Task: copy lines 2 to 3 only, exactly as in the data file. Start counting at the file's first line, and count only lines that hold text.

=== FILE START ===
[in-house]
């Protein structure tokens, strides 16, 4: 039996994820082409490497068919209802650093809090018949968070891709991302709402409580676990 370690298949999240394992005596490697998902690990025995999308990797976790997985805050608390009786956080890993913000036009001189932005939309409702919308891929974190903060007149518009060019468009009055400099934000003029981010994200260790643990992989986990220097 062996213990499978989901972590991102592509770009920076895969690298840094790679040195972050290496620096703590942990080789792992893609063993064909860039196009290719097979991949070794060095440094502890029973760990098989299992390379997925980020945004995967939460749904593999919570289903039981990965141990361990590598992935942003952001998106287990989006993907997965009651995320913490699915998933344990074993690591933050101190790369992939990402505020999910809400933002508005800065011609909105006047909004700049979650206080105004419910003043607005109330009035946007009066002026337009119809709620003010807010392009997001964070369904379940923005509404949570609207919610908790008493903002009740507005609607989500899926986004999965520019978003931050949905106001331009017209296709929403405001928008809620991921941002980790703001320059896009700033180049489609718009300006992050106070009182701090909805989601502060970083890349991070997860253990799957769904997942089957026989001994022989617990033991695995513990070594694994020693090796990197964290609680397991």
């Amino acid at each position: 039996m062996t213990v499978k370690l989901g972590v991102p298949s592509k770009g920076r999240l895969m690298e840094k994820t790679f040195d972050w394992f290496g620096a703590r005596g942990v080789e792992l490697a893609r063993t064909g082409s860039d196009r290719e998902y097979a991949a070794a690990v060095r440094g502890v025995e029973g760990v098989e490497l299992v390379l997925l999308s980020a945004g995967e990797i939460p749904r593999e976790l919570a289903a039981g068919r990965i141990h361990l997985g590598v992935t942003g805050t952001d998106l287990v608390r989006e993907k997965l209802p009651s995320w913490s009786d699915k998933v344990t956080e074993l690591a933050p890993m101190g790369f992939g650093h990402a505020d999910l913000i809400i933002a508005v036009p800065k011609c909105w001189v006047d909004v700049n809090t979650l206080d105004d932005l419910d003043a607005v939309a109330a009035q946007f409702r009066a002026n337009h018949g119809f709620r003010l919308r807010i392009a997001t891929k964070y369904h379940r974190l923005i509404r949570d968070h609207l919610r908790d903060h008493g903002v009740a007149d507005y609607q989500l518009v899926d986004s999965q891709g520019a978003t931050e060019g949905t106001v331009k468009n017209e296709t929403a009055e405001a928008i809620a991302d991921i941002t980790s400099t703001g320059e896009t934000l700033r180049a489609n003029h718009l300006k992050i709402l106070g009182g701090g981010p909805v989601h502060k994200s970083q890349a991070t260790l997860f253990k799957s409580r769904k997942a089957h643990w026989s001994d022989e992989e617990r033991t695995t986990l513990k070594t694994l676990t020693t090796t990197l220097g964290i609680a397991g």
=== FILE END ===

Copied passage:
């Protein structure tokens, strides 16, 4: 039996994820082409490497068919209802650093809090018949968070891709991302709402409580676990 370690298949999240394992005596490697998902690990025995999308990797976790997985805050608390009786956080890993913000036009001189932005939309409702919308891929974190903060007149518009060019468009009055400099934000003029981010994200260790643990992989986990220097 062996213990499978989901972590991102592509770009920076895969690298840094790679040195972050290496620096703590942990080789792992893609063993064909860039196009290719097979991949070794060095440094502890029973760990098989299992390379997925980020945004995967939460749904593999919570289903039981990965141990361990590598992935942003952001998106287990989006993907997965009651995320913490699915998933344990074993690591933050101190790369992939990402505020999910809400933002508005800065011609909105006047909004700049979650206080105004419910003043607005109330009035946007009066002026337009119809709620003010807010392009997001964070369904379940923005509404949570609207919610908790008493903002009740507005609607989500899926986004999965520019978003931050949905106001331009017209296709929403405001928008809620991921941002980790703001320059896009700033180049489609718009300006992050106070009182701090909805989601502060970083890349991070997860253990799957769904997942089957026989001994022989617990033991695995513990070594694994020693090796990197964290609680397991």
């Amino acid at each position: 039996m062996t213990v499978k370690l989901g972590v991102p298949s592509k770009g920076r999240l895969m690298e840094k994820t790679f040195d972050w394992f290496g620096a703590r005596g942990v080789e792992l490697a893609r063993t064909g082409s860039d196009r290719e998902y097979a991949a070794a690990v060095r440094g502890v025995e029973g760990v098989e490497l299992v390379l997925l999308s980020a945004g995967e990797i939460p749904r593999e976790l919570a289903a039981g068919r990965i141990h361990l997985g590598v992935t942003g805050t952001d998106l287990v608390r989006e993907k997965l209802p009651s995320w913490s009786d699915k998933v344990t956080e074993l690591a933050p890993m101190g790369f992939g650093h990402a505020d999910l913000i809400i933002a508005v036009p800065k011609c909105w001189v006047d909004v700049n809090t979650l206080d105004d932005l419910d003043a607005v939309a109330a009035q946007f409702r009066a002026n337009h018949g119809f709620r003010l919308r807010i392009a997001t891929k964070y369904h379940r974190l923005i509404r949570d968070h609207l919610r908790d903060h008493g903002v009740a007149d507005y609607q989500l518009v899926d986004s999965q891709g520019a978003t931050e060019g949905t106001v331009k468009n017209e296709t929403a009055e405001a928008i809620a991302d991921i941002t980790s400099t703001g320059e896009t934000l700033r180049a489609n003029h718009l300006k992050i709402l106070g009182g701090g981010p909805v989601h502060k994200s970083q890349a991070t260790l997860f253990k799957s409580r769904k997942a089957h643990w026989s001994d022989e992989e617990r033991t695995t986990l513990k070594t694994l676990t020693t090796t990197l220097g964290i609680a397991g």